The instructor is a writer for Peace Corps and has been involved in international development in Asia, Africa, and the South Pacific and in training programs for foreign nationals in the U.S.

Check Times, Location, and Availability Cost: No Data Given. Waitlist Code: 1

RCSSCI 330. Urban and Community Studies I.

Section 001 — Meets with CAAS 358.006.

Instructor(s): Stephen Ward (smward@umich.edu)

Prerequisites & Distribution: (4). (Excl). May not be repeated for credit.

Credits: (4).

Course Homepage: No homepage submitted.

This course will explore central issues and concerns involved in the study of contemporary urban life, focusing in particular on the historical and theoretical dimensions of urban community studies. We will begin with a review of the various meanings and uses of the idea of "community." Next we will study the historical development of American cities with an emphasis on the processes of African American migration and urbanization during the first half of the twentieth century and the relationship of these social experiences to the development of cities in post-World War II America. We will then move to explorations of specific urban areas and the dynamics of community formation, including social and political activism. Here we will seek to understand how individuals, neighborhoods, and other social groupings create and sustain communities in the context of (and as a response to) urban social conditions. Throughout the semester we will be guided by three broad objectives. First, students will become familiar with core ideas and debates surrounding contemporary urban issues. Secondly, this course aims to provide students with a foundation upon which to engage in further, more advanced research and study of urban communities. Finally, students will gain some understanding of the challenges and opportunities involved in community work. In particular, this course is designed to help develop the analytical tools and historical perspective necessary to work with people and organizations dedicated to affecting social change in urban communities.

Check Times, Location, and Availability Cost: No Data Given. Waitlist Code: No Data Given.

RCSSCI 360. Social Science Junior Seminar.

Section 001 — : A History of European Immigration and Race Relations in America: the Conflict Between Ideals and Reality. Meets with CAAS 358.003.

Instructor(s): Kenneth Brown (krbrown@umich.edu)

Prerequisites & Distribution: Upperclass standing. (4). (Excl). May be repeated for credit. May be elected more than once in the same term.

Credits: (4).

Course Homepage: No homepage submitted.

See CAAS 358.003.

Check Times, Location, and Availability Cost: No Data Given. Waitlist Code: No Data Given.

RCSSCI 460. Social Science Senior Seminar.

Section 001 — Poetry & Social Activism.

Instructor(s): Derrick I M Gilbert (derrickg@umich.edu)

Prerequisites & Distribution: Senior standing. (4). (Excl). May be repeated for credit.

Credits: (4).

Course Homepage: No homepage submitted.

Although this is a "poetry" course, we will focus on the role of poetry off the page and outside of the classroom. That is, we will explore how poetry is used in community work and social activism. We will begin with an examination of historical literary social movements in which social engagement was the sine qua non of the aesthetic. Throughout the course we will also workshop each other's writings; however, we will focus on engaging our local Ann Arbor/Detroit communities with the written and spoken word.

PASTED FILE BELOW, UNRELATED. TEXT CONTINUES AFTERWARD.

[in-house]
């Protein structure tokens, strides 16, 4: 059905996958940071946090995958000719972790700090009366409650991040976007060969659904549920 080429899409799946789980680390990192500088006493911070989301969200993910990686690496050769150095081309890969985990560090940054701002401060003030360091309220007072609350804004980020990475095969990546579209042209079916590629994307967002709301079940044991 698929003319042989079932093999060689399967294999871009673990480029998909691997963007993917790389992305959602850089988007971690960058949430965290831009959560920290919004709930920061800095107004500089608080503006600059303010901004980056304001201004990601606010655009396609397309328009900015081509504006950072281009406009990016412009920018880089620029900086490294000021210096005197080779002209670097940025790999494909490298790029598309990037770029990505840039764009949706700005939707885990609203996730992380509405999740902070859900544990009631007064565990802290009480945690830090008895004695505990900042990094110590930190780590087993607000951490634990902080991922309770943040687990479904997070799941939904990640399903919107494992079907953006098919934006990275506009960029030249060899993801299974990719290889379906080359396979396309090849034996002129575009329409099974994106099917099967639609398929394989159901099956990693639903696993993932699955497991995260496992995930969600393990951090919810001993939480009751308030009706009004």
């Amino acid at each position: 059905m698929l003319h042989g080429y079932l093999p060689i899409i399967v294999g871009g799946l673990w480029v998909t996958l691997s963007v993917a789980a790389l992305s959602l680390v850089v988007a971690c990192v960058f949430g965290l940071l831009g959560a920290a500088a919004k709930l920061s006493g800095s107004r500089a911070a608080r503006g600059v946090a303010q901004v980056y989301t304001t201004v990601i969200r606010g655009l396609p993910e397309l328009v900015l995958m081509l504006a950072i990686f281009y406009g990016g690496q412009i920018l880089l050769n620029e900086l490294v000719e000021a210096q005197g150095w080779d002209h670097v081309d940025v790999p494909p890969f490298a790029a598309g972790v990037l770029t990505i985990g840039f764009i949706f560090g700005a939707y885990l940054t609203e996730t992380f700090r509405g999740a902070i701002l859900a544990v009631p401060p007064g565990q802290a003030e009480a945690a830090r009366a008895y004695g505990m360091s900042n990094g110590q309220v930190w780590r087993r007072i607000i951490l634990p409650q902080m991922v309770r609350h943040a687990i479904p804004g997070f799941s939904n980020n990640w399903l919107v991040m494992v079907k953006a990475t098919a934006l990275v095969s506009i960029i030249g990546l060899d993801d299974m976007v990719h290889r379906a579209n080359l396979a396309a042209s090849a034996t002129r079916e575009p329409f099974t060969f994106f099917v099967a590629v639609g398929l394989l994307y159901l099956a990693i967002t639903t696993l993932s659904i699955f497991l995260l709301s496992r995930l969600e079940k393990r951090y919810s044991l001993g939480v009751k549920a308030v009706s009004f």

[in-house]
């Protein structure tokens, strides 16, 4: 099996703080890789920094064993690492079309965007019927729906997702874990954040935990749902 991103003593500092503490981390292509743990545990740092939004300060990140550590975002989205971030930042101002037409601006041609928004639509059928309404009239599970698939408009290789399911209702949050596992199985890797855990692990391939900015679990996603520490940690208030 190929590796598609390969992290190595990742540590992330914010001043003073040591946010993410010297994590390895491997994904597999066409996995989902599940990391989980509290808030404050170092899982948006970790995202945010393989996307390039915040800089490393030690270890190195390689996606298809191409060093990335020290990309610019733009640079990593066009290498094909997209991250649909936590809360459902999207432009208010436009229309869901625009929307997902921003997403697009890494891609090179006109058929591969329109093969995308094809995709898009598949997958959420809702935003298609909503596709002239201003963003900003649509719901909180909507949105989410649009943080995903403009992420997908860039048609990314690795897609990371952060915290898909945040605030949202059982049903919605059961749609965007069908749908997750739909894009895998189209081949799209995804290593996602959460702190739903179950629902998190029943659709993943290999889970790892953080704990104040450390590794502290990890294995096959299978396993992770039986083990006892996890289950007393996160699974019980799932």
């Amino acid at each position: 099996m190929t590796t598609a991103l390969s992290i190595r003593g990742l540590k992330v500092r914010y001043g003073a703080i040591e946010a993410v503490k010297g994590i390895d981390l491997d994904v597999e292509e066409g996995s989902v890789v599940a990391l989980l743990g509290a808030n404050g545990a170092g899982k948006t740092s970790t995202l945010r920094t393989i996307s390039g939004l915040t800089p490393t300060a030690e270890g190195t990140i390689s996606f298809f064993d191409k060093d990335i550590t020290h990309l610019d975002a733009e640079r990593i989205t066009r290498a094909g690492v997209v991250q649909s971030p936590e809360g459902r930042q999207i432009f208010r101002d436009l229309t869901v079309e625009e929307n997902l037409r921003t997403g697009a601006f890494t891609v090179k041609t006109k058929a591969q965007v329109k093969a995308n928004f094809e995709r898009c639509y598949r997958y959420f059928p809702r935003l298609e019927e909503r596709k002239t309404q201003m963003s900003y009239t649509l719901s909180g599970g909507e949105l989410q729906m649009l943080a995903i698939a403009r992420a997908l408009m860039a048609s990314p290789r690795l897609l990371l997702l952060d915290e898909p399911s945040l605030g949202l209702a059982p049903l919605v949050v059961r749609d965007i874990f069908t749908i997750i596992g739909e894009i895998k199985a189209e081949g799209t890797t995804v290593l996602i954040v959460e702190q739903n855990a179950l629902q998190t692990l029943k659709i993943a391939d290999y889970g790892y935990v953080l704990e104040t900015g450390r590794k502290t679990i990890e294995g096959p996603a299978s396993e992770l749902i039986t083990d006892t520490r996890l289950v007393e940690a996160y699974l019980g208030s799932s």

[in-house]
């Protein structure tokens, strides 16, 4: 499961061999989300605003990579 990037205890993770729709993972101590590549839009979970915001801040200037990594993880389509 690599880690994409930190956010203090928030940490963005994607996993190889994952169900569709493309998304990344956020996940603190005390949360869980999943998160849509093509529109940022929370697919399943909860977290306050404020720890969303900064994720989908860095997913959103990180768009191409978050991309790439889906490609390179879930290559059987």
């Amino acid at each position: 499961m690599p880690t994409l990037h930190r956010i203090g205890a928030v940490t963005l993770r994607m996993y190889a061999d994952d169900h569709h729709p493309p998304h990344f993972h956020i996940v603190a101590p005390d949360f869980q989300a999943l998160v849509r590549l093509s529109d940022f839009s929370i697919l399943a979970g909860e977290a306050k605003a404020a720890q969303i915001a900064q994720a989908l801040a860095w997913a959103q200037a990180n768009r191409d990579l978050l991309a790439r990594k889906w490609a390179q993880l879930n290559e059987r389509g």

Check Times, Location, and Availability Cost: No Data Given. Waitlist Code: No Data Given.

RCSSCI 460. Social Science Senior Seminar.

Section 002 — Women and Higher Education: 1700-2003. Meets with WOMENSTD 484.001.

Instructor(s): Margaret L Steneck (msten@umich.edu)

Prerequisites & Distribution: Senior standing. (4). (Excl). May be repeated for credit.

Credits: (4).

Course Homepage: No homepage submitted.

Beginning with the colonial era and continuing to the present, this seminar will explore the experiences, problems and challenges encountered by women in seeking gender, racial, and ethnic equity in American higher education. As the first university of national importance to admit women, UM provides an ideal vehicle for exploring the history of women and higher education within the context of the long-standing debate over the place of women in American post-secondary education. Primary and secondary sources will be used to delineate the cultural and historical context of women's education nationally with particular attention given to the history of women at UM. Along with recent research on women and higher education nationally and at UM, students may choose to read from a selection of autobiographies and novels by UM alumnae and recent biographies on prominent UM and other national leaders in order to further understand this historical experience. Students will do independent research on a self-selected aspect of women's education utilizing the materials available for research in campus libraries and archives, including the Bentley Historical Library, the Center for the Education of Women, Women's Studies and CAAS.

Check Times, Location, and Availability Cost: No Data Given. Waitlist Code: No Data Given.


Graduate Course Listings for RCSSCI.